The Guardian
Email YouTube Facebook Instagram Twitter WhatsApp

Beyond CJN Walter Onnoghen

Related

Justice Walter Onnoghen

It is in the nature of Nigerian politics that when elections draw close and the contending parties seem to be equally matched, we begin to witness strange developments. The most dramatic and alarming has to do with charges bordering on assets declaration by Walter Samuel Onnoghen, the Chief Justice of Nigeria. The six-count charge is in public domain. Lawyers have been engaging themselves as they are wont to do in brickbats even before they get to court, predictably because of the personality and the office involved, and evidently because it is suspected the charges have political undertones coming at this late hour. Look at the speed. An attempt was made on Thursday, 09 January, to serve the CJN court papers. He was expected to have studied them and filed his reply by Friday, 10 January and by Monday, 14 January he was expected to report at the Code of Conduct Tribunal to stand trial and answer to allegations against him by the Code of Conduct Bureau. That is the Chief Justice being treated this way like a common felon.

Justice Onnoghen was confronted with the charges 36 days to the country’s most crucial elections, the Presidential and National Assembly polls. As I write the election is only 28 days away. We don’t know how the election will go. If it is disputed the CJN will have a pivotal adjudicatory role. When the trial begins at the Code of Conduct Bureau Tribunal, the Chief Justice will be required to recuse himself—recuse, a word made popular and forced into our consciousness by erstwhile dumped Donald Trump’s Attorney-General, Sessions. How anyone expects political meanings not to be read into the move against the Chief Justice beats me hollow. Prof. Itse Sagay is right in saying that no one is above the Law. What could lend itself to an embarrassment is when and how to deploy the forces of the Law against the Chief Justice of Nigeria. The Chief Justice is the chief priest in our Temple of Justice. He is the embodiment of justice and our judicial system. He is chairman of the National Judicial Council and also of the Federal Judicial Service Commission. In these roles he is the face and head of the third arm of the government. In these onerous and sacred responsibilities he is expected to, like Caesar’s wife, be above board. What a Temple connotes is certain sacredness, a sanctuary.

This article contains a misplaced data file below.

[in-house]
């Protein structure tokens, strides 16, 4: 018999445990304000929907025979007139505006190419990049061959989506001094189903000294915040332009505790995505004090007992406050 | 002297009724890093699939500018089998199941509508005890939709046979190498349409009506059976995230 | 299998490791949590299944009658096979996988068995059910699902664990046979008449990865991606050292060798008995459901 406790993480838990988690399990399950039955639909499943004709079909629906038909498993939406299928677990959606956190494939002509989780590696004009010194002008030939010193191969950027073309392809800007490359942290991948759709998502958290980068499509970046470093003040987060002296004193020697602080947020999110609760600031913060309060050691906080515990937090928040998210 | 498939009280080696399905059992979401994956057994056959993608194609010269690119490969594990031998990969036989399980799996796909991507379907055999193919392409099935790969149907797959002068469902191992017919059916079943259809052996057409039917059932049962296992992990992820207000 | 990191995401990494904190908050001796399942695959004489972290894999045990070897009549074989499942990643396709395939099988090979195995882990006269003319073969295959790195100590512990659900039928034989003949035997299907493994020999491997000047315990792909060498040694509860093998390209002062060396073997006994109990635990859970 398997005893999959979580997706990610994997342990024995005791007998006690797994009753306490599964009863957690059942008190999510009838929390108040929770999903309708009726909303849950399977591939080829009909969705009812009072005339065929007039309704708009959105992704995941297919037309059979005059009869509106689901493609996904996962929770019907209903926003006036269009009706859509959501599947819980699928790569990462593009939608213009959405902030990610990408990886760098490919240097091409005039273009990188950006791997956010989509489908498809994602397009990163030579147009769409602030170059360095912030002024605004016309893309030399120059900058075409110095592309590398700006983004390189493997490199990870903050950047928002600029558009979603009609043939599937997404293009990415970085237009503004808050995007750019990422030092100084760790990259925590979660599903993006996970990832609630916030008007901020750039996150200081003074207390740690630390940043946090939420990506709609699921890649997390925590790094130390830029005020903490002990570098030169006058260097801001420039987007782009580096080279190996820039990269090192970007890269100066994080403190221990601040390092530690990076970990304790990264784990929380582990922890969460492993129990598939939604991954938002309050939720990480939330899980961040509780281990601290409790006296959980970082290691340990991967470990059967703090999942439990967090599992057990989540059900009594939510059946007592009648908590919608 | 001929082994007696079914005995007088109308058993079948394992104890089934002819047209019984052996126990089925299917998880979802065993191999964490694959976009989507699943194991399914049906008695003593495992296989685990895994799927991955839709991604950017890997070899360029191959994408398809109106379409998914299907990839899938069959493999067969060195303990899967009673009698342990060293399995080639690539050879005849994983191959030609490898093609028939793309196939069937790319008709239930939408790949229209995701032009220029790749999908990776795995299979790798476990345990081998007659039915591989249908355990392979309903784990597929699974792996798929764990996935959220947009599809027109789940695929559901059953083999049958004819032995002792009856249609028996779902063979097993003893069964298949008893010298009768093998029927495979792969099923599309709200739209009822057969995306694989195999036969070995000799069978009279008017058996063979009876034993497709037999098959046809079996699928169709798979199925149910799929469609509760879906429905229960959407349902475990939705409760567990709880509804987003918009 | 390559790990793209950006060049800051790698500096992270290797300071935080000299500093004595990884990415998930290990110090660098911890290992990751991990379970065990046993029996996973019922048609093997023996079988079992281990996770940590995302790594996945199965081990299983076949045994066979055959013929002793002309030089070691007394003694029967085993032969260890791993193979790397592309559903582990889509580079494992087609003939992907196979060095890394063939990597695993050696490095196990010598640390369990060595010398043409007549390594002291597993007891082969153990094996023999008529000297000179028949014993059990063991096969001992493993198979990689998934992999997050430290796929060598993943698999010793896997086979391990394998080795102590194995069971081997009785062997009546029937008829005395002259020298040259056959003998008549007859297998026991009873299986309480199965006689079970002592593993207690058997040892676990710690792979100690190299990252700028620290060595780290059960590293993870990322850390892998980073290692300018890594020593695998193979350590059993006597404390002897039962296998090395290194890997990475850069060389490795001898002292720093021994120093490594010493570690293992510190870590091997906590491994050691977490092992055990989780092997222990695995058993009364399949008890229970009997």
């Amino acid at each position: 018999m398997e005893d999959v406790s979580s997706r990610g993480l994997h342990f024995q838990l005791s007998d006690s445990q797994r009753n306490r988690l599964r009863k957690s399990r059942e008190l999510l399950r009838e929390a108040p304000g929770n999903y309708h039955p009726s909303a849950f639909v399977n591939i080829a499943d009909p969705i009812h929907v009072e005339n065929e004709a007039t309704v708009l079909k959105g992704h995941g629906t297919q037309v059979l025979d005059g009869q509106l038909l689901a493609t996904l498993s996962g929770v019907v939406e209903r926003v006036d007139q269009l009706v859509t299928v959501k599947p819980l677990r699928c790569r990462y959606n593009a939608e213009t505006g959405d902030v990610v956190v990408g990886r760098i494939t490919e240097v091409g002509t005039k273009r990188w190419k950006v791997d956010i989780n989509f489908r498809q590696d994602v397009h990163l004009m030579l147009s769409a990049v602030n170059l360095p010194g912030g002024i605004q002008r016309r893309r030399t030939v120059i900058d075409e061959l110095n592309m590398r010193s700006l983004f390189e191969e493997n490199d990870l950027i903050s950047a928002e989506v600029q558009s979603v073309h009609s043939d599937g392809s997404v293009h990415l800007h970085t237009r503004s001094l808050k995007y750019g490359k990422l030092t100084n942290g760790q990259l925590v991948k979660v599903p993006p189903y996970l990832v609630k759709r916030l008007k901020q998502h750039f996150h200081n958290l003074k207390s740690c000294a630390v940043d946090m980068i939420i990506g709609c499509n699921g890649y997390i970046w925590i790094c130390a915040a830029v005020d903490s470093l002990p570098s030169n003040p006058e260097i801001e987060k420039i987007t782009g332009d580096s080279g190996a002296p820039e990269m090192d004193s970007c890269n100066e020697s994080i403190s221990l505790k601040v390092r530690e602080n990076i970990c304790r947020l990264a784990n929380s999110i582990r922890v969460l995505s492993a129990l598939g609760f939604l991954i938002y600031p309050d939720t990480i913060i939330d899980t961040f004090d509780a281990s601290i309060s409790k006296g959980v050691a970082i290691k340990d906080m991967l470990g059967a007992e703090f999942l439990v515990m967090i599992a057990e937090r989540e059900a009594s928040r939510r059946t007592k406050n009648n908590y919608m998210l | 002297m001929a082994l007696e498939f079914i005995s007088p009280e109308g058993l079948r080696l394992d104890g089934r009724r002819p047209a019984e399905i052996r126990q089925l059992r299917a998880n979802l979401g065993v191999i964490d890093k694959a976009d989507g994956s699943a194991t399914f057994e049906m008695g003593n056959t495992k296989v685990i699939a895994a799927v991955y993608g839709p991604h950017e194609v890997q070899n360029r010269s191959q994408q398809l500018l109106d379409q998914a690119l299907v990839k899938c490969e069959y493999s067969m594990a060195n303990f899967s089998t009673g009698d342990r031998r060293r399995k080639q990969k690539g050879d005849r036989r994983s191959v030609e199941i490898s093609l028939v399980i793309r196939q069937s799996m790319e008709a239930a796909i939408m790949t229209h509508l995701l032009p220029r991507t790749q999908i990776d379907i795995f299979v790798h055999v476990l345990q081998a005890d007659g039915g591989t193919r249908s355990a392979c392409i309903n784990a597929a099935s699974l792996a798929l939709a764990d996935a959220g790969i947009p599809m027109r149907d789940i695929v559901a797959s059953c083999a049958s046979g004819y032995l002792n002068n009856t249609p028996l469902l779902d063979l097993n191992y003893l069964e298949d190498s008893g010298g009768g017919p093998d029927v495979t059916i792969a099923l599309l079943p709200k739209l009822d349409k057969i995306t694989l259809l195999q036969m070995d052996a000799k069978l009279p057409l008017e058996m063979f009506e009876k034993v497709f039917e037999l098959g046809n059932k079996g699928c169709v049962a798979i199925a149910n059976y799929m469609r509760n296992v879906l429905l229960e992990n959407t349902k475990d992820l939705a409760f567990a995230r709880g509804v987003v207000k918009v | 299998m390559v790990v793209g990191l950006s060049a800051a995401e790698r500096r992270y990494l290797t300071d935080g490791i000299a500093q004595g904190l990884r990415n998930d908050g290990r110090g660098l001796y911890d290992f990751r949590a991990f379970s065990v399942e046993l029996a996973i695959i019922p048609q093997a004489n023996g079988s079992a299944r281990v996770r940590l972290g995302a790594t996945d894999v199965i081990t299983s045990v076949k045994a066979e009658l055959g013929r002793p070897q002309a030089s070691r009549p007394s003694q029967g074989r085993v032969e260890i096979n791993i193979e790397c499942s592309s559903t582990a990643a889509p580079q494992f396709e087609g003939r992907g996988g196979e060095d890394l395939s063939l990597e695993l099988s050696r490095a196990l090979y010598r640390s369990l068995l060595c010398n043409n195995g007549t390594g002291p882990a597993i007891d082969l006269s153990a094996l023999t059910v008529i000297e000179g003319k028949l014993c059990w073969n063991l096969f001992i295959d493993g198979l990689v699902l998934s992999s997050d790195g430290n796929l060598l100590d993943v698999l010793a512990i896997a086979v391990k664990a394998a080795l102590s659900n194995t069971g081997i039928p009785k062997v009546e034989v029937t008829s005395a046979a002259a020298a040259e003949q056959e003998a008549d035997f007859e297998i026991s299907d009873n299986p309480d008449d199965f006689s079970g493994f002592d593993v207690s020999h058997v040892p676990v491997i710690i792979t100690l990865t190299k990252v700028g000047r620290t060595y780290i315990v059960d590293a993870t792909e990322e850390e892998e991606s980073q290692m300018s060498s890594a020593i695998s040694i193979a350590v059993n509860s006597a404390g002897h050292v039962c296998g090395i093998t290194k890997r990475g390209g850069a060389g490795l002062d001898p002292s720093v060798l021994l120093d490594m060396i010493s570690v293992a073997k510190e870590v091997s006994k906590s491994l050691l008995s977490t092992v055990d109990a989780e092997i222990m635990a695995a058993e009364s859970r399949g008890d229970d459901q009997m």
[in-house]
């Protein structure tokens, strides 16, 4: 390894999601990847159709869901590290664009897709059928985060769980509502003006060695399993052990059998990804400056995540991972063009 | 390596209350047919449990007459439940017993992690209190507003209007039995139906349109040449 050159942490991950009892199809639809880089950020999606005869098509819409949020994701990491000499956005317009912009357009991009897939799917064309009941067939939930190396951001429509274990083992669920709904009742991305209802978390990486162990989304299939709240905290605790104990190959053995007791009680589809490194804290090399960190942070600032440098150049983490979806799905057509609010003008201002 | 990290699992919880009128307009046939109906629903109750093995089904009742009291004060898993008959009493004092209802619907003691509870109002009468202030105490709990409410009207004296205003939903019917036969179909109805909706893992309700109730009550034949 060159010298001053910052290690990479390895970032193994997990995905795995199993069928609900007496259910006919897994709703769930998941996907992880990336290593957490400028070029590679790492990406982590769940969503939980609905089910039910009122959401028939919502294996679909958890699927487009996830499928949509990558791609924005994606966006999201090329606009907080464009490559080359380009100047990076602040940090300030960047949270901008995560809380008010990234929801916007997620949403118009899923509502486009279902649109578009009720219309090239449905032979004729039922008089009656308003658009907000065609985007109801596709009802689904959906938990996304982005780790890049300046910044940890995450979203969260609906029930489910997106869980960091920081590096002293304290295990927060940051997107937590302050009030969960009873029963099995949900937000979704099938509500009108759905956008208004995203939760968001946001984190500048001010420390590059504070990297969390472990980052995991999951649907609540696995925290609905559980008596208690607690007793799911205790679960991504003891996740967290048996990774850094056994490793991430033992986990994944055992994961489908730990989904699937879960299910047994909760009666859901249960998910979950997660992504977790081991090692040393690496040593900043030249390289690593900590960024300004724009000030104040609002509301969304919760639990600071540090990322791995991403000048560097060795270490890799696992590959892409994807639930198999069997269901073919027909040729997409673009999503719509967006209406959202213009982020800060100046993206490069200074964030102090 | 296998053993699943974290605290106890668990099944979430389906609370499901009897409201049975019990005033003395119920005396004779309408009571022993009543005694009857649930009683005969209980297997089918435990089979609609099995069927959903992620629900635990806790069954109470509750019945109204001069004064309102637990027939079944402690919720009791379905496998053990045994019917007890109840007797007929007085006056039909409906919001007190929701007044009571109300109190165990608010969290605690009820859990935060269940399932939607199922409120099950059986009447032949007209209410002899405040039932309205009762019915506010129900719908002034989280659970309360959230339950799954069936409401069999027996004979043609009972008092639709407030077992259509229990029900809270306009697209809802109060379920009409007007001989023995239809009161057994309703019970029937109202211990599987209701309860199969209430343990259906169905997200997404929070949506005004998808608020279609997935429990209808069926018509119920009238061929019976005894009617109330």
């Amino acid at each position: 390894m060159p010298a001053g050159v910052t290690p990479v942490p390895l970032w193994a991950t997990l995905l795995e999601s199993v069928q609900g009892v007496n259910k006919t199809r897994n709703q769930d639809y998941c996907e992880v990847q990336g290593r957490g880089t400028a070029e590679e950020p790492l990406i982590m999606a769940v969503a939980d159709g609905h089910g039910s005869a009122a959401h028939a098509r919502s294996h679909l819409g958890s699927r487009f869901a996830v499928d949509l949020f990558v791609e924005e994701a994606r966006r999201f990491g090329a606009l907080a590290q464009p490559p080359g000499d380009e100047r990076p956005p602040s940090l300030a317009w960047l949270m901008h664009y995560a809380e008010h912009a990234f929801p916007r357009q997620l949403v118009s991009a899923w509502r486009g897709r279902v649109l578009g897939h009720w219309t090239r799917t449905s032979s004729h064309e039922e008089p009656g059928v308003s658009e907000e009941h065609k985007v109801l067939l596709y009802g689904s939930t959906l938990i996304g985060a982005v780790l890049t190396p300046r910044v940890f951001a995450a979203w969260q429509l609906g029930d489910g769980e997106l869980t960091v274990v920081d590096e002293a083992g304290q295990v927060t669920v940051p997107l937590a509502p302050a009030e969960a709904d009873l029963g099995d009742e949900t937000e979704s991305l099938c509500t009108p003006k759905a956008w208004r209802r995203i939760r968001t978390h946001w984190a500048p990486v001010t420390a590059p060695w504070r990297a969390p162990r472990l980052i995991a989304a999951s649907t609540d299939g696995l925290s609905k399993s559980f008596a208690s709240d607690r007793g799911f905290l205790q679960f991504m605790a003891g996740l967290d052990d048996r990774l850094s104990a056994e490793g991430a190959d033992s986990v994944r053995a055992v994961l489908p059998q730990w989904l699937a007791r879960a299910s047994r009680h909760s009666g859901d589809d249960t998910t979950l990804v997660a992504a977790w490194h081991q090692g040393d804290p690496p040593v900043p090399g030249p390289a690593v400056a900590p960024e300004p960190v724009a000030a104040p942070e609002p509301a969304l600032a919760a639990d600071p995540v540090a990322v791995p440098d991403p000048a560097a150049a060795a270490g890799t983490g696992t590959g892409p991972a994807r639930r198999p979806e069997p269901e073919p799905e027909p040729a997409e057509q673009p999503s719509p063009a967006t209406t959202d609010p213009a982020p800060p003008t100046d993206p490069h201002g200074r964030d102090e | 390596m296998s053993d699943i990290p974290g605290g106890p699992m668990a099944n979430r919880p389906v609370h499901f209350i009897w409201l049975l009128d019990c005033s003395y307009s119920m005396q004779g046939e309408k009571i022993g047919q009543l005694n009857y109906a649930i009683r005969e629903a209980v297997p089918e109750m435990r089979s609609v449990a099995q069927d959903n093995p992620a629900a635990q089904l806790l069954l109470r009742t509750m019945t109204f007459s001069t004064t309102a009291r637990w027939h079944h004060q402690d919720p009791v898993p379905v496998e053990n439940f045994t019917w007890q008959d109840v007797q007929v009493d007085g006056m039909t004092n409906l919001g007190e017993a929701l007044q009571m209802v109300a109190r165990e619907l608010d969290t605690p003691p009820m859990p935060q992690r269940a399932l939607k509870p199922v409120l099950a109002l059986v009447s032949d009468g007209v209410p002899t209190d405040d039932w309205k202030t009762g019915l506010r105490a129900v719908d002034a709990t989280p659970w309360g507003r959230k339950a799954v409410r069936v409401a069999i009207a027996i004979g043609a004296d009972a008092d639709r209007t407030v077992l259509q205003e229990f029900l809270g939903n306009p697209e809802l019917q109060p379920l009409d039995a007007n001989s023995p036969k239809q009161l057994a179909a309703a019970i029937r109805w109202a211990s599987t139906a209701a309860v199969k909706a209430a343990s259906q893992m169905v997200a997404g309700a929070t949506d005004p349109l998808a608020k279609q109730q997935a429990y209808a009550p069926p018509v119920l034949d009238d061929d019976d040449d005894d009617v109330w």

What happens if the CJN is found not to be above board and unworthy of his high office will necessarily agitate our minds. I will come to this presently.

What does the law say? Lawyers are in their elements in matters of this nature, displaying not just knowledge of the law, but skills in the elucidation of the light the law is supposed to beam to the dark recesses of living. And they are at it in the court of public opinion.
“Subject to the provisions of this Constitution”, the Law reads, “every public officer shall within three months after coming into force of this code of conduct or immediately after taking office and thereafter-
a). at the end of every four years, and
b). at the end of his term of office, submit to the Code of Conduct Bureau a written declaration of all his properties, assets, and liabilities and those of his unmarried children under the age of 18 years.
Any statement in such declaration that is found to be false by any authority or person authorized in that behalf to verify it shall be deemed to be breach of this code.”

A powerful team of 47 senior lawyers have lined up and indeed announced their presence to defend the Chief Justice. They are joined by 43 other lawyers who consider themselves up to the task. Their first task is to establish that the Tribunal has no jurisdiction to try a judicial officer without the complaints against him being first examined by the National Judicial Council which can then recommend him to a court or as in this case of assets declaration to the tribunal established for the purpose. This is also the position of the distinguished lawyer, Aare Afe Babalola. I believe this is to protect the independence of the judiciary as the third arm of the government. If it were not so, an Administration such as Buhari’s which is irritated by the Israelites journey of the rule of law and has complained loudly about its frustration, would have overrun the judiciary and dealt with matters with great haste and alacrity. Babalola had this to say: “No country, no matter how well intentioned its political leaders are, can aspire to greatness if its judicial arm is denigrated and held in contempt. While the judiciary itself must be awake to its huge responsibilities, its efforts in this regard will surely not be helped by the erosion of its independence. I am of the view that the constitution requires that any infraction by the said judges be firstly investigated and resolved by the National Judicial Council to the exclusion of any other body or authority.”